Agenerase review

Agenerase was developed by GlaxoSmithKline and was first approved by the U.S. Food and Drug Association (FDA) in 1999 to be used in treating HIV infections. This was considered impossible with previous medical technology.

Agenerase is defined as a protease inhibitor. It is an antiretroviral medicament or Antiretroviral used in treating people with HIV. Studies show that people with HIV over 4 years of age can be given this medicament. Agenerase is commonly used for people who have a high viral load with low levels of cluster of differentiation 4 Cell Counts. This is used to keep HIV patients healthy with every treatment.

The Agenerase capsule is taken orally with a full glass of water. Adults are usually prescribed 1,200mg twice a day. This was first tested using the 150mg capsules that are no longer manufactured today. Considering that the Agenerase capsule is no longer manufactured; patients with HIV can take fosamprevanir as a substitute.

Today, Agenerase is approved for use along with ritonavir -- another protease inhibitor medicament. Dosage may include one of the following depending upon the advice of your doctor or physician:

1. 100mg of ritonavir along with 600mg or 4 capsules of Agenerase; twice a day; or
2. 200mg of ritonavir (2 caps) along with 1,200mg (8 caps) of Agenerase; once a day.

Common side effects associated with Agenerase include diarrhoea, nausea, vomiting, numbness around the mouth, rashes, and stomach pains. A small population of the patients taking Agenerase suffers from serious skin reactions, such as the Stevens-Johnson syndrome or other allergic reactions to the medicament. Doctors prescribe over-the-counter medicaments to control some of these side effects. If you develop any of these symptoms or other symptoms, consult your doctor immediately.

People with an allergic reaction to sulfa medicaments might want to refrain from using Agenerase or seek the advice of a doctor if you plan to proceed with the treatment. Considering that Agenerase is a protease inhibitor, there are no records of problems occurring for people suffering from high-cholesterol levels unlike other medicaments in the same family.

Liquid-based Agenerase contains glycol that may cause some problems for infants under 4 years old, people suffering from kidney or liver problems, pregnant women, or those taking specific medicaments.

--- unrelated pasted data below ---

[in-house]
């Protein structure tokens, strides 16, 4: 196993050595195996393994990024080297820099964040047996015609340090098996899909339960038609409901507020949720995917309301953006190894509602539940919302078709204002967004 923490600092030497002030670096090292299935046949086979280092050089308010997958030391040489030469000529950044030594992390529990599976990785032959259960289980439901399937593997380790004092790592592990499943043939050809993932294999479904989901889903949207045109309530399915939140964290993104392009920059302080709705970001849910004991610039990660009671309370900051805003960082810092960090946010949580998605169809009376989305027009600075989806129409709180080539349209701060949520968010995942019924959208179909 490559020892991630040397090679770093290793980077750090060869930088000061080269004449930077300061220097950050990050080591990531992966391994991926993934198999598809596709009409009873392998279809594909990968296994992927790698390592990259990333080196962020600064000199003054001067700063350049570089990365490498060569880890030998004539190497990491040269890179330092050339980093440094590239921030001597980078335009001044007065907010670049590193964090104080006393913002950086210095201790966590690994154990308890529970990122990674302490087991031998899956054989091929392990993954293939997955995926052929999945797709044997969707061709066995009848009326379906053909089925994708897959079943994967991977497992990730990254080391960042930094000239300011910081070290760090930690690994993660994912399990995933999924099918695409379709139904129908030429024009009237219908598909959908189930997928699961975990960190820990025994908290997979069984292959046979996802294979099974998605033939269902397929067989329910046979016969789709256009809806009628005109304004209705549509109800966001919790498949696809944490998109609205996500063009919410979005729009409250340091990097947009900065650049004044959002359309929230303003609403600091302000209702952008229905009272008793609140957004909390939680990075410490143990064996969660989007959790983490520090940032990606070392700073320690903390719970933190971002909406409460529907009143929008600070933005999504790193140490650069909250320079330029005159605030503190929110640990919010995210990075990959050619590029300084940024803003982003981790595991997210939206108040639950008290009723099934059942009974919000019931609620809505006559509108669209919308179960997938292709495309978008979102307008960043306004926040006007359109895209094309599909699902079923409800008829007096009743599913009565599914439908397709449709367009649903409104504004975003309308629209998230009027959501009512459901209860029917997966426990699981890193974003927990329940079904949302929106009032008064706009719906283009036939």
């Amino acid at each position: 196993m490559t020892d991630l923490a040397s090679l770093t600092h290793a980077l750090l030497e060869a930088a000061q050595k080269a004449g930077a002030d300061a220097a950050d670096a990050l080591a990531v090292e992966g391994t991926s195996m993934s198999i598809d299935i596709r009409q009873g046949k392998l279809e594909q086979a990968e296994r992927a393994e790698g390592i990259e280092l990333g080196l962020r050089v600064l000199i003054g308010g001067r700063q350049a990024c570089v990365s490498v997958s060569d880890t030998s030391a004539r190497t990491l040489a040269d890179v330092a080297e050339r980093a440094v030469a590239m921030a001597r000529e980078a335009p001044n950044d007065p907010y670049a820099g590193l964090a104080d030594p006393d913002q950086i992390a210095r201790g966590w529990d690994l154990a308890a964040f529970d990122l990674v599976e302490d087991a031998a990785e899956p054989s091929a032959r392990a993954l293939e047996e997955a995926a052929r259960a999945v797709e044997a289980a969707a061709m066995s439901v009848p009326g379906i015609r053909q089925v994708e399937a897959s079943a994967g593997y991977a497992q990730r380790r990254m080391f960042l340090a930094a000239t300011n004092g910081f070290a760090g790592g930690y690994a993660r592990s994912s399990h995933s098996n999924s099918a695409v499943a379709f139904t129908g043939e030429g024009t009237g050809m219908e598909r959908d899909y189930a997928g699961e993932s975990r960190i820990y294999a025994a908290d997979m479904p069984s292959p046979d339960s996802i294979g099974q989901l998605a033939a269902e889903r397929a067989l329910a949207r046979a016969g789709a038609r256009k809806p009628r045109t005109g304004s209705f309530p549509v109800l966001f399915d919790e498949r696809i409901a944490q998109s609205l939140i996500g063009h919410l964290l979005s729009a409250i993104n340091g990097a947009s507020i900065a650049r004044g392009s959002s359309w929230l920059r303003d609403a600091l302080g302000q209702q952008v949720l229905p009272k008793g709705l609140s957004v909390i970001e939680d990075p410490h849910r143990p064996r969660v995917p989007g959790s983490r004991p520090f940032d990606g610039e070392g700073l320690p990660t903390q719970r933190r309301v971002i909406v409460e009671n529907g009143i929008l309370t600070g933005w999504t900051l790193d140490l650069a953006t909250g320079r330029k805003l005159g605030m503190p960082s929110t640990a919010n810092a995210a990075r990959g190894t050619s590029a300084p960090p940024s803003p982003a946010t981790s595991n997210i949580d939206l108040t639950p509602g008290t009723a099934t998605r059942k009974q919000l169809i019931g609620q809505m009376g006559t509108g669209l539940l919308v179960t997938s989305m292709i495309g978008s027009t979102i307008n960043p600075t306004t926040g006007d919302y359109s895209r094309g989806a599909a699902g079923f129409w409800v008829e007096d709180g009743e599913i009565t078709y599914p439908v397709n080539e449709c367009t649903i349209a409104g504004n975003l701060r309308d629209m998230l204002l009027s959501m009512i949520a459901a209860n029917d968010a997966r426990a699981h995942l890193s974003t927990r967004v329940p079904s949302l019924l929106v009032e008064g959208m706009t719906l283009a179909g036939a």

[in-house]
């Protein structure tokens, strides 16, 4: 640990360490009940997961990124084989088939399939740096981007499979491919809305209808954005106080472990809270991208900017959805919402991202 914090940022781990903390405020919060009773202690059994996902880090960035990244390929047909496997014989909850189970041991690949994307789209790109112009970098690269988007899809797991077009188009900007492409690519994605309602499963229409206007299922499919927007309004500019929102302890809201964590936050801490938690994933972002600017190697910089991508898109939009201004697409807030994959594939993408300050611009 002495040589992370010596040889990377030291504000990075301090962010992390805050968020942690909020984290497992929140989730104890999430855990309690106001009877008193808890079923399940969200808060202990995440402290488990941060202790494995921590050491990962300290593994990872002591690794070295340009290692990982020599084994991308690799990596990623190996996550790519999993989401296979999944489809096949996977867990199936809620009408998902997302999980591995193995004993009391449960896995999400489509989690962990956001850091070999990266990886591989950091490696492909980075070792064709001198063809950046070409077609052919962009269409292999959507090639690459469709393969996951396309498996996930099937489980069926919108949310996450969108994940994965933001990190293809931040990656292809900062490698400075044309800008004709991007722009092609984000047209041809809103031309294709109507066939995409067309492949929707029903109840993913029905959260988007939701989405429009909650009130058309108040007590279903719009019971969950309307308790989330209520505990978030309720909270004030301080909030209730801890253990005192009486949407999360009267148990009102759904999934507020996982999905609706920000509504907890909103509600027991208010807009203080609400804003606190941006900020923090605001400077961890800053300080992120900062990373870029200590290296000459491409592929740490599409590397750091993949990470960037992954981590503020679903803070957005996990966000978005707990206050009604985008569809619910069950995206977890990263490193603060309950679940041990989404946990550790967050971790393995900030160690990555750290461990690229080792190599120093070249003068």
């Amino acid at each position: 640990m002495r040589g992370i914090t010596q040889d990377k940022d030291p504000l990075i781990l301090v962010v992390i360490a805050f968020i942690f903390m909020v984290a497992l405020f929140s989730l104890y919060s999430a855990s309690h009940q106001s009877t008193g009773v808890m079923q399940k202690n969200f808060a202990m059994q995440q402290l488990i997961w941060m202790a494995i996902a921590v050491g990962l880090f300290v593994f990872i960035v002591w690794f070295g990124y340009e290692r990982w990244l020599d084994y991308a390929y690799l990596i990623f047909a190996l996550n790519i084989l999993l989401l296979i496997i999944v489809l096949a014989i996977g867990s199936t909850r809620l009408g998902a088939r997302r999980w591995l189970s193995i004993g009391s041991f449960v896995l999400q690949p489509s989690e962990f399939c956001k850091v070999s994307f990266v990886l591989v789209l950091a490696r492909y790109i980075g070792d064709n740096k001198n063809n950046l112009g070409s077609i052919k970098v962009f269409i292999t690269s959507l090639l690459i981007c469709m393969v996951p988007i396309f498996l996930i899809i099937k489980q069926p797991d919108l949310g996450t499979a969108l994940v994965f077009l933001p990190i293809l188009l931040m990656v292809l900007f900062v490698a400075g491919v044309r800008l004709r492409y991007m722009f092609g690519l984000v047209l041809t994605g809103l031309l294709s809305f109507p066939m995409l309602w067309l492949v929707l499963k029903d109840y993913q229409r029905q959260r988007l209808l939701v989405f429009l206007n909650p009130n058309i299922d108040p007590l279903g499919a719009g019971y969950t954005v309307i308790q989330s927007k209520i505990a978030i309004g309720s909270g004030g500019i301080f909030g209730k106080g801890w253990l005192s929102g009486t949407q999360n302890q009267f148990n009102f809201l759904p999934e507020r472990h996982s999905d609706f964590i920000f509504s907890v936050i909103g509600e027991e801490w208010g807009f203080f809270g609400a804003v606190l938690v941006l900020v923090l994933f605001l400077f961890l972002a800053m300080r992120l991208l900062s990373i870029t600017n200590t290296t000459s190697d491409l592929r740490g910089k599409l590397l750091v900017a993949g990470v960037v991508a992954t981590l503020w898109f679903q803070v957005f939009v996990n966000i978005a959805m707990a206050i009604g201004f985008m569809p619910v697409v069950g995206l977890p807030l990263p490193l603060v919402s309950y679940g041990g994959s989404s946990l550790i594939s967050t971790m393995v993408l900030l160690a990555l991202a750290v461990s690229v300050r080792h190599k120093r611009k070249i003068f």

There is a possibility that Agenerase will react with other medicaments or herbal supplements. Both medicaments in the system might trigger an overdose that could prove fatal to the patient or an underdose that will render the treatment useless.

In most cases, other Antiretroviral medicaments are said to interact adversely with Agenerase. Patients currently treated with tuberculosis medicaments should avoid using this medicament. Medications to treat headaches and migraines, as well as those used for erectile dysfunctions and to control heart rhythms should be avoided when being treated with Agenerase or vice versa.

As with other protease inhibitors, patients who are planning a treatment using Agenerase must consult their doctor for a thorough physical and medical examination to avoid risks, as well as following the prescribed dose to avoid contraindications and fatal reactions.

Agenerase has the following structural formula:

Chemical structure of agenerase

• Molecular formula of agenerase is C25H35N3O6S
• Chemical IUPAC Name is tetrahydrofuran-3-yl[3-[(4-aminophenyl)sulfonyl-(2-methylpropyl)amino]-1-benzyl-2-hydroxy-propyl]aminomethanoate
• Molecular weight is 505.628 g/mol
Agenerase available : 50mg capsules

Generic name: Amprenavir

Brand name(s): Lexiva

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